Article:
Stoicism as Cicero understood it held that the gods existed and loved human beings. Both during and after a person’s life, the gods rewarded or punished human beings according to their conduct in life. The gods had also provided human beings with the gift of reason. Since humans have this in common with the gods, but animals share our love of pleasure, the Stoics argued, as Socrates had, that the best, most virtuous, and most divine life was one lived according to reason, not according to the search for pleasure. This did not mean that humans had to shun pleasure, only that it must be enjoyed in the right way. For example, it was fine to enjoy sex, but not with another man’s wife. It was fine to enjoy wine, but not to the point of shameful drunkenness. Finally, the Stoics believed that human beings were all meant to follow natural law, which arises from reason. The natural law is also the source of all properly made human laws and communities. Because human beings share reason and the natural law, humanity as a whole can be thought of as a kind of community, and because each of us is part of a group of human beings with shared human laws, each of us is also part of a political community. This being the case, we have duties to each of these communities, and the Stoics recognized an obligation to take part in politics (so far as is possible) in order to discharge those duties. The Stoic enters politics not for public approval, wealth, or power (which are meaningless) but in order to improve the communities of which they are a part. If politics is painful, as it would often prove to be for Cicero, that’s not important. What matters is that the virtuous life requires it.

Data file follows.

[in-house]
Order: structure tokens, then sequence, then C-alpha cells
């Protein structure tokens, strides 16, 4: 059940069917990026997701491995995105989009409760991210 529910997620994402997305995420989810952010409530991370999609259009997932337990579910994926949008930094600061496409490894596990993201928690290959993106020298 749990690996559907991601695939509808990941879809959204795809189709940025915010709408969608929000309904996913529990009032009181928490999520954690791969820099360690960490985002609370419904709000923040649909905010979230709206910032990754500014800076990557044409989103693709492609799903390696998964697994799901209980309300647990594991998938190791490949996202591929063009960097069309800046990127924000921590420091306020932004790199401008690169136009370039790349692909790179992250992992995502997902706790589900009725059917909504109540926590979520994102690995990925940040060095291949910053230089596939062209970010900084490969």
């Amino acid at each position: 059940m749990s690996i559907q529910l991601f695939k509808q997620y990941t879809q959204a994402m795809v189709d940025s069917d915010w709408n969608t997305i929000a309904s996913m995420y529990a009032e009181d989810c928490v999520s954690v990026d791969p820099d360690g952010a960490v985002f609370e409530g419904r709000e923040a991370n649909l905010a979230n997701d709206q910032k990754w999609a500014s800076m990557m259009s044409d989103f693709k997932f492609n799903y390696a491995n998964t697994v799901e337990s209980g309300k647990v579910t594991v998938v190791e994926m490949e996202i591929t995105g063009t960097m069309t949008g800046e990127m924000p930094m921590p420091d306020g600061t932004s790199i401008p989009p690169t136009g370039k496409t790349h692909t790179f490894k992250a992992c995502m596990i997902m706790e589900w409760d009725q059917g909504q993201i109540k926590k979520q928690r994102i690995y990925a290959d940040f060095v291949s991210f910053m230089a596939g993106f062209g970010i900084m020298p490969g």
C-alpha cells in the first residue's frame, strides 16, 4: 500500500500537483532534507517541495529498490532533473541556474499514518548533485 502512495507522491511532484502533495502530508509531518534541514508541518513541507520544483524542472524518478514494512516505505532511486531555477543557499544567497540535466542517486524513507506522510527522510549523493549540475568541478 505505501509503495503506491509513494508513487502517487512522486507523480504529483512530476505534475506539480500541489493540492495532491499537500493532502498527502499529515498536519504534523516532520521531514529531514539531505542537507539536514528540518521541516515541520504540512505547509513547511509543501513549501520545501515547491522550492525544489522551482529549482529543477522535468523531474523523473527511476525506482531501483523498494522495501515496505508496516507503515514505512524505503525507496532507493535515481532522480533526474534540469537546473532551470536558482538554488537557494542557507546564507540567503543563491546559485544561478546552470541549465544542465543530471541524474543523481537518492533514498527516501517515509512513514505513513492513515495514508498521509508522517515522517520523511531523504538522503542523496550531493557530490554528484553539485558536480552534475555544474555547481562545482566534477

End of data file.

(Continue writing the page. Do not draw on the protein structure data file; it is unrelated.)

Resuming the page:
6. Cicero and Epicureanism

For the Epicurean philosophy Cicero had only disdain throughout most of his life, though his best friend Atticus was an Epicurean. This disdain leads him to seriously misrepresent its teachings as being based on the shameless pursuit of base pleasures, such as food, sex, and wine (the modern day equivalent being sex, drugs, and rock’n'roll). However, this is not what Epicurus, who founded the school, or his later followers actually taught. Epicurus did claim that nature teaches us that pleasure is the only human good, and that life should therefore be guided by the pursuit of pleasure. But he meant by pleasure the absence of pain, including the pain caused by desires for wealth, fame, or power. This did not mean living life as one long Bacchanalia. Instead it meant withdrawing from politics and public life and living quietly with friends, engaged in the study of philosophy, which provided the highest pleasure possible (think of a monastery without the Bible and the rigorous discipline). The notion that the life of philosophy is the most pleasant life, of course, also comes from Socrates. Epicureans were also publicly atheists. Their atheism was based on a theory of atomism, which they were the first to propose. Everything in the universe, they argued, was made up of atoms, including the heavenly bodies; the gods did not exist. This knowledge was not a cause of despair but a cause of joy, they believed, since one of the greatest human pains is the pain caused by the fear of death and what lies beyond it. According to the Epicureans, death simply meant the end of sensation, as one’s atoms came apart. Thus there was no reason to fear it, because there was no divine judgment or afterlife. The best known Epicurean is Lucretius, a contemporary of Cicero’s at Rome who Cicero may have known personally. Lucretius’ On the Nature of Things, available online, sets out Epicurean teachings.